So Many Tech Headlines, So Little Time.

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Here’s some reading for the weekend with a few of my comments.

Bill Gates: Music genius.

The New York Times seems to think Bill knows what he’s doing re: Online Music. My favorite is this quote from Bill at the conclusion:

““People are going to listen to a lot more music because it’s going to be easy to find neat new exciting music, its going to be easy to have your music with you, in the car, when you’re running,” he said. “It seems like there ought to be a way to translate that into an opportunity.””

Easy to find? You mean like via a one-stop shopping online store with music, movies, TV shows, free podcasts, and more? Listen to it when you’re in the car or running? You mean like if you could easily burn a CD for the car, or have a player that clipped to your running outfit? Hmm, yes, Bill, you’re so visionary only you can see that that could be translated into an opportunity.

Retire, Bill. Now. Seriously, you’ve been looking awfully foolish lately.

A new Zune requires new management.

Now that the Zune 2 is here, Microsoft can get down to what they do best: Bureaucracy. They hired another exec to toss at the problem. Remember, you can never have too many managers. Heh.

The secret behind why WGA was removed from IE7.

I’m glad we have Mary Jo Foley to question this, otherwise all us gullible morons would just assume MS told the truth when the IE 7 team says it’s because of this:

““Because Microsoft takes its commitment to help protect the entire Windows ecosystem seriously, we’re updating the IE7 installation experience to make it available as broadly as possible to all Windows users””

But Mary actually wonders if maybe there is another motive. Firefox is digging into IE, and perhaps Safari could gain ground as it improves in beta. So to Hell with WGA, we just want as many people to download IE and use it. We’re all about numbers; always have been, always will be.

What’s most amazing about this, and the little secret nobody will talk about, is that it’s absolute proof — if any were needed — that WGA has never been a GA to anybody but Microsoft.

Time Warner to Universal: Oh yeah? Well, we can stick our heads up our asses even further than you!

Can you believe another label is setting up yet another online store? No, I don’t mean one that’s been successful like iTunes. And no, I don’t mean one that’s DRM-free like eMusic. And no, I don’t mean one that’s a major new force (and going to be successful) like Amazon. Instead, I mean one that has everything that makes a music store fail:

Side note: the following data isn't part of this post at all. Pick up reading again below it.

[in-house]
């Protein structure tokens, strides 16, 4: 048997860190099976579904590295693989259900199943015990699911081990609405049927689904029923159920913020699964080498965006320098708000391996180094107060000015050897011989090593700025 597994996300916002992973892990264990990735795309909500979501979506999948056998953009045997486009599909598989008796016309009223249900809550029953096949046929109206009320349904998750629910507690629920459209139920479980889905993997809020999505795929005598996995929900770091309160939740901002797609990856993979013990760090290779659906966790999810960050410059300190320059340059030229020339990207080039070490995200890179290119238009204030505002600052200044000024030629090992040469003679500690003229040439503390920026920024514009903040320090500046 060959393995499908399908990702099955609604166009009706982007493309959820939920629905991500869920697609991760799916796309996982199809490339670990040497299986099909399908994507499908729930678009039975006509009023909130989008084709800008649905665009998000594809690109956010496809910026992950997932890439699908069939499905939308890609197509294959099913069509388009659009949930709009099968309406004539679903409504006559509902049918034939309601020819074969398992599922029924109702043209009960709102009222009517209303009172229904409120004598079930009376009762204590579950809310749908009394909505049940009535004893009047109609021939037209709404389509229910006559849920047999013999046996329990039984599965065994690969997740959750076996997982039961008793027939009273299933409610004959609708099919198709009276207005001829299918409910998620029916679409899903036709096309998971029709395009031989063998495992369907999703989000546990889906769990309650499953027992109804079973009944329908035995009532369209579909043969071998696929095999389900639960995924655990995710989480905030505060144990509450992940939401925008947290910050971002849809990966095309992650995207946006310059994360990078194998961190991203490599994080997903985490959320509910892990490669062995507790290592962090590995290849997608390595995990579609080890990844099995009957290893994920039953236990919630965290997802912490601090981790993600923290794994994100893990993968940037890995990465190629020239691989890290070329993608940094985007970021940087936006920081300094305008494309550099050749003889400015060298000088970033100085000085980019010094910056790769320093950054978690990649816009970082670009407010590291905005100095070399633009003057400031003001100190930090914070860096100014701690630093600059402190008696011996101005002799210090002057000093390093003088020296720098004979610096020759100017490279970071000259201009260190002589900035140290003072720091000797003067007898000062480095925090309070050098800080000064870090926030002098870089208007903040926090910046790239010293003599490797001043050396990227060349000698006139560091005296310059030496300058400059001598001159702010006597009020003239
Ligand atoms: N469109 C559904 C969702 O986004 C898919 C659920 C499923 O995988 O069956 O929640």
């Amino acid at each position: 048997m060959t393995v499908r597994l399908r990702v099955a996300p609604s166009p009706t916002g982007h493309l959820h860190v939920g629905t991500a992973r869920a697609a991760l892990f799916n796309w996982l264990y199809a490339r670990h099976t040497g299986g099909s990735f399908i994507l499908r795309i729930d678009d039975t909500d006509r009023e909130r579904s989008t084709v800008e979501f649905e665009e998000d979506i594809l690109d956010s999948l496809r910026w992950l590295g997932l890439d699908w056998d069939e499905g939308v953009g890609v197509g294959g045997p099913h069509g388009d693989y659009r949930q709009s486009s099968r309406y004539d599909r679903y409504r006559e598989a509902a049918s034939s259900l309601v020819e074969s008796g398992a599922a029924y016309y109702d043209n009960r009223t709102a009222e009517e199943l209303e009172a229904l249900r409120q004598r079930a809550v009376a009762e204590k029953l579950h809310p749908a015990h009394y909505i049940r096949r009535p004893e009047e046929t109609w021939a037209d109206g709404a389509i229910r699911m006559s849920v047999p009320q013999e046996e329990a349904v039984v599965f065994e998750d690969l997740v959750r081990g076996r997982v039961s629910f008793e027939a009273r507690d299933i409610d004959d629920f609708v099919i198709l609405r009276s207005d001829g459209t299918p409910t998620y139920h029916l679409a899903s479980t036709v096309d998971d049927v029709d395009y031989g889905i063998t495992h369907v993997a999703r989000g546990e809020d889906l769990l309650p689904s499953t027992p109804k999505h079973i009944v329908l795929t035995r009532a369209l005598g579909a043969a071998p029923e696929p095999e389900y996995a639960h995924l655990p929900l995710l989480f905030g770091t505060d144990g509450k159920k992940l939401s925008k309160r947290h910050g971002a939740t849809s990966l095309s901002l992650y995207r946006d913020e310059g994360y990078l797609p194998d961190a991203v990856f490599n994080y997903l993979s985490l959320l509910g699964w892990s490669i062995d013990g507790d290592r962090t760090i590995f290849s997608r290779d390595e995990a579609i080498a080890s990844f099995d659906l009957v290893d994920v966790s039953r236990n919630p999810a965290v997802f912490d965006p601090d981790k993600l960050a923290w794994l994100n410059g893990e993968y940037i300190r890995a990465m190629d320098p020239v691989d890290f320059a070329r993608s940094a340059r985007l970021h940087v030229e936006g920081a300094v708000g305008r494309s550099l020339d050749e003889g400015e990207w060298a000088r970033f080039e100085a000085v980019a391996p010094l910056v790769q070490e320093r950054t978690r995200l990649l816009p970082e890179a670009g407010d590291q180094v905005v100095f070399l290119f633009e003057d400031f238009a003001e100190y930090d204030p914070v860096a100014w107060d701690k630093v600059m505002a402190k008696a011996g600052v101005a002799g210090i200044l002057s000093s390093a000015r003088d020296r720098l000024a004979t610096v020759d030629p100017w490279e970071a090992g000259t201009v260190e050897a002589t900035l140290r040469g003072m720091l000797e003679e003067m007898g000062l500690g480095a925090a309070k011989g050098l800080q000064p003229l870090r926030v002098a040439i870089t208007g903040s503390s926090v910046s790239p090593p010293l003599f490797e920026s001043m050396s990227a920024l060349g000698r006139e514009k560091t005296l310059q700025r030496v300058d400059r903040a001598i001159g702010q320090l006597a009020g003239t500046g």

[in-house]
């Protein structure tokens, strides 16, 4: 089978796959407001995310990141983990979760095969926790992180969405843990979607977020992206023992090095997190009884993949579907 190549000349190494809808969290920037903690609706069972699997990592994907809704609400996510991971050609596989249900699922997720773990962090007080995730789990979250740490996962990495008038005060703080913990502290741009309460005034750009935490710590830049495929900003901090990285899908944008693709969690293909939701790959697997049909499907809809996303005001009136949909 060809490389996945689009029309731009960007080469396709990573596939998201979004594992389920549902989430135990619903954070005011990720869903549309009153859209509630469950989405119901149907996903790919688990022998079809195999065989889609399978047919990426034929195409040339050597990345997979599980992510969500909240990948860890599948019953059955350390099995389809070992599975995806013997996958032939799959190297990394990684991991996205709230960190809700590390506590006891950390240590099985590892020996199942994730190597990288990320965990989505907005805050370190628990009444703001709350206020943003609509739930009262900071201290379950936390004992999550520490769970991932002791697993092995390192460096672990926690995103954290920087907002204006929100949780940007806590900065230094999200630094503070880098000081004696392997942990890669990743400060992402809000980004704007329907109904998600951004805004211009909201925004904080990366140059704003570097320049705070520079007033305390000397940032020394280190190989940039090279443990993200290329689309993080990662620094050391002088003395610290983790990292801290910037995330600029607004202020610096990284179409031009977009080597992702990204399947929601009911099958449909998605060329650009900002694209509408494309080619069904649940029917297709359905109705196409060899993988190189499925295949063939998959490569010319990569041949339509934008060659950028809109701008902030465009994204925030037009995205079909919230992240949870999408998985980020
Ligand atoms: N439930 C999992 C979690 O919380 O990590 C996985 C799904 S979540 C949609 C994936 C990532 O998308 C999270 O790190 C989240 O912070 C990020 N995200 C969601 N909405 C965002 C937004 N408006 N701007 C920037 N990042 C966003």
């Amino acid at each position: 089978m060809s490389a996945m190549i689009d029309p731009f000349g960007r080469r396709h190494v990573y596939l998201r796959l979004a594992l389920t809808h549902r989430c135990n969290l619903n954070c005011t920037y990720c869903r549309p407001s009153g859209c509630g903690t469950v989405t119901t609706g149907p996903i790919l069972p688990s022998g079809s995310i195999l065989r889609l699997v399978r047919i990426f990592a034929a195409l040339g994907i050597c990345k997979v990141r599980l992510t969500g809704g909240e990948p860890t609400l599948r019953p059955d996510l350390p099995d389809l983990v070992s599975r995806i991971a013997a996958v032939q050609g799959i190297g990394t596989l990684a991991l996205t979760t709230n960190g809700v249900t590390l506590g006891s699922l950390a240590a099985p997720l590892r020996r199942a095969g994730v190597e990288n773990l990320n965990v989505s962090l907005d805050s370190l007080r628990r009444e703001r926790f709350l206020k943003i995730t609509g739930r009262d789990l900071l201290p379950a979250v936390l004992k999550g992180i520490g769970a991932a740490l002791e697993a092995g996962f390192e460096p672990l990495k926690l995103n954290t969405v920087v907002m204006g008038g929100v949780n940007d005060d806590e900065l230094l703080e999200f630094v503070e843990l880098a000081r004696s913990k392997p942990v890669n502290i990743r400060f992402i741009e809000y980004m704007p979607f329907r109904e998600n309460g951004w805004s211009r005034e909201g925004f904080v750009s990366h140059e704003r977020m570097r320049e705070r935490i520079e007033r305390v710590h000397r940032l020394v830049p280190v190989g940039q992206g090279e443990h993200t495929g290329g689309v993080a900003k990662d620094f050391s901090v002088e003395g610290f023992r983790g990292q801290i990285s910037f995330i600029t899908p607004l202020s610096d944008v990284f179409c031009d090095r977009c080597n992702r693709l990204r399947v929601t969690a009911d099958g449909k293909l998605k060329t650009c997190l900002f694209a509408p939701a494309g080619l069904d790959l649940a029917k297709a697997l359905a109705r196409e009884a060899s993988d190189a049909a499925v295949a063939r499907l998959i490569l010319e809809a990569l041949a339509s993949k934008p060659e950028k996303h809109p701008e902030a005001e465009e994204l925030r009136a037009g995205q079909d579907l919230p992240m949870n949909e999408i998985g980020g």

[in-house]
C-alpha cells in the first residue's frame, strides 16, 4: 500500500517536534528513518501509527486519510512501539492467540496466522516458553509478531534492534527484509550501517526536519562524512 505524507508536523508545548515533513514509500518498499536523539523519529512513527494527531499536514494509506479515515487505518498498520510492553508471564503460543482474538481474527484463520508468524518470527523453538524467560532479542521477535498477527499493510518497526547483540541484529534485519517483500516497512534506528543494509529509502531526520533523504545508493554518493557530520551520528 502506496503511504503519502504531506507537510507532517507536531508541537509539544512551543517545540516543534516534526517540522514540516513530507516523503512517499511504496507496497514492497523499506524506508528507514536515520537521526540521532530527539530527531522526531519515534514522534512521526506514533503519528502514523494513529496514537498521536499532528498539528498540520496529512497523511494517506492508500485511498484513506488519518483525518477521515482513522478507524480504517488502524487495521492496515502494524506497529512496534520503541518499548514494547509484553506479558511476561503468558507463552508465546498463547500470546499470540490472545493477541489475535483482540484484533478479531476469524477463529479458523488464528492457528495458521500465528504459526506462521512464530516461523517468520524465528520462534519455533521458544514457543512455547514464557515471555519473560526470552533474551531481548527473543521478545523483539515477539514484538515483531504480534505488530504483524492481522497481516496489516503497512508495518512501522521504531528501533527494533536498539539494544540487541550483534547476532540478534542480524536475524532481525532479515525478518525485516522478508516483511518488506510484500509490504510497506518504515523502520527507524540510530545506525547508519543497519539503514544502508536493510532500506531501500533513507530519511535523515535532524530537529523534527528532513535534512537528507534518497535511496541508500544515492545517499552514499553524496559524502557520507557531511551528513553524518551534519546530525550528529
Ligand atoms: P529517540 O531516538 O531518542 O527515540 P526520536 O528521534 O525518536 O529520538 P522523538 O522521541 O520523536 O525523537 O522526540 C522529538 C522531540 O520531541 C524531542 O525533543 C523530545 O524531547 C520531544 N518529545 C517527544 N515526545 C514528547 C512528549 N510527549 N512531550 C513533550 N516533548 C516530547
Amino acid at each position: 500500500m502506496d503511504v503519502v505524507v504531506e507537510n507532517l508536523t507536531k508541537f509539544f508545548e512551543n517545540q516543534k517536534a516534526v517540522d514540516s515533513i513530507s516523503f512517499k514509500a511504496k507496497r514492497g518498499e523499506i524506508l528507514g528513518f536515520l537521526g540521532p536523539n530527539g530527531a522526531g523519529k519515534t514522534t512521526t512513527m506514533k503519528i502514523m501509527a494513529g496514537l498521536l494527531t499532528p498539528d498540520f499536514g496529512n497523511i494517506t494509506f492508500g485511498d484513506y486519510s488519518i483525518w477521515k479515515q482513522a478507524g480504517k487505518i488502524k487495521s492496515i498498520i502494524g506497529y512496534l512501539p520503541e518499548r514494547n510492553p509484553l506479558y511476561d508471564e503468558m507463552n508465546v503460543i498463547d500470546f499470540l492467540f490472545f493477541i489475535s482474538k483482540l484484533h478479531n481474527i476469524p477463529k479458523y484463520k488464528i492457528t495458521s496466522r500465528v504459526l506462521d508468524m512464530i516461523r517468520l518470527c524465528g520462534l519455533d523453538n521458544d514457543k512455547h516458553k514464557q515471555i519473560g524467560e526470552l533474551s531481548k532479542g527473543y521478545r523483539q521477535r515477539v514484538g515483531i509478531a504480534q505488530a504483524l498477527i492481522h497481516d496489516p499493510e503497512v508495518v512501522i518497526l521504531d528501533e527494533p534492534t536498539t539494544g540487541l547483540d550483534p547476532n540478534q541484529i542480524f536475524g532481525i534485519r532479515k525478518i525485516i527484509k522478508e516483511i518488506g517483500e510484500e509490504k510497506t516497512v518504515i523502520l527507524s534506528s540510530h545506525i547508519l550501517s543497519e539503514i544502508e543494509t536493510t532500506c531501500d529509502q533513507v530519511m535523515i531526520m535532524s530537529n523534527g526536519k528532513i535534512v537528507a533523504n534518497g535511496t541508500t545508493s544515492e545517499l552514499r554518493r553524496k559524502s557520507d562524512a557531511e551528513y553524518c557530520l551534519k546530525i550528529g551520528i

• DRM? check
  • Microsoft WMA files? check
  • Won’t work with iPods? check
  • Only half the songs of iTunes? check
  • Build a new PC client player from scratch? check
  • PC only? check
  • Subscription service? check

Holy shit! This is absolutely unbelievable to me. How freakin’ stupid do you have to be? Where has TW been that last few years? This boggles the mind. Universal, I take back everything I said about you (I’ll just say it again later anyway), TW has got to be even dumber than you are. Amazing.

Thurrott again.

Didn’t want to spend a lot of time on this one since Thurrott is piggybacking on an article that itself is overreaching in its attempts to be “fair” about eight reasons why Windows users don’t switch to Macs. Still, Paul takes the nauseating and makes it worse.

For example, price is listed as one reason, and Thurrott drools all over it:

“Well. Actually, the truth remains: Macs are more expensive than PCs, they still are. Yes, Macs are often comparably priced to similar PCs. The problem is that PCs come in many, many more price points, and unlike with Apple, PC users are used to choosing exactly what they want and getting it. “

And yet, when it comes to MP3 players Paul says that you can only look at comparable devices. So what have we learned? As a shill, when it suits Microsoft you compare everything, when it doesn’t suit Microsoft you narrow the parameters at least until you can claim the #2 spot.

Number 5 (lies) and 6 (Windows bashing) and 8 (Mac users) in the list bother me even from the original author but Thurrott, as usual, piles on:

“This is, quite possibly, the biggest problem facing the Mac community. You may not realize how serious this is. But consider this:

Mac fanatics are like Detroit car lobbyists. They’ve spent decades doing nothing but propping up the Mothership, all for what they think is a good cause, but all they’ve really done is harmed the thing they love so much. People understand quality, and that’s why so many are swayed by Apple’s products. People also understand bullying, and that’s why so many ignore Apple’s products.”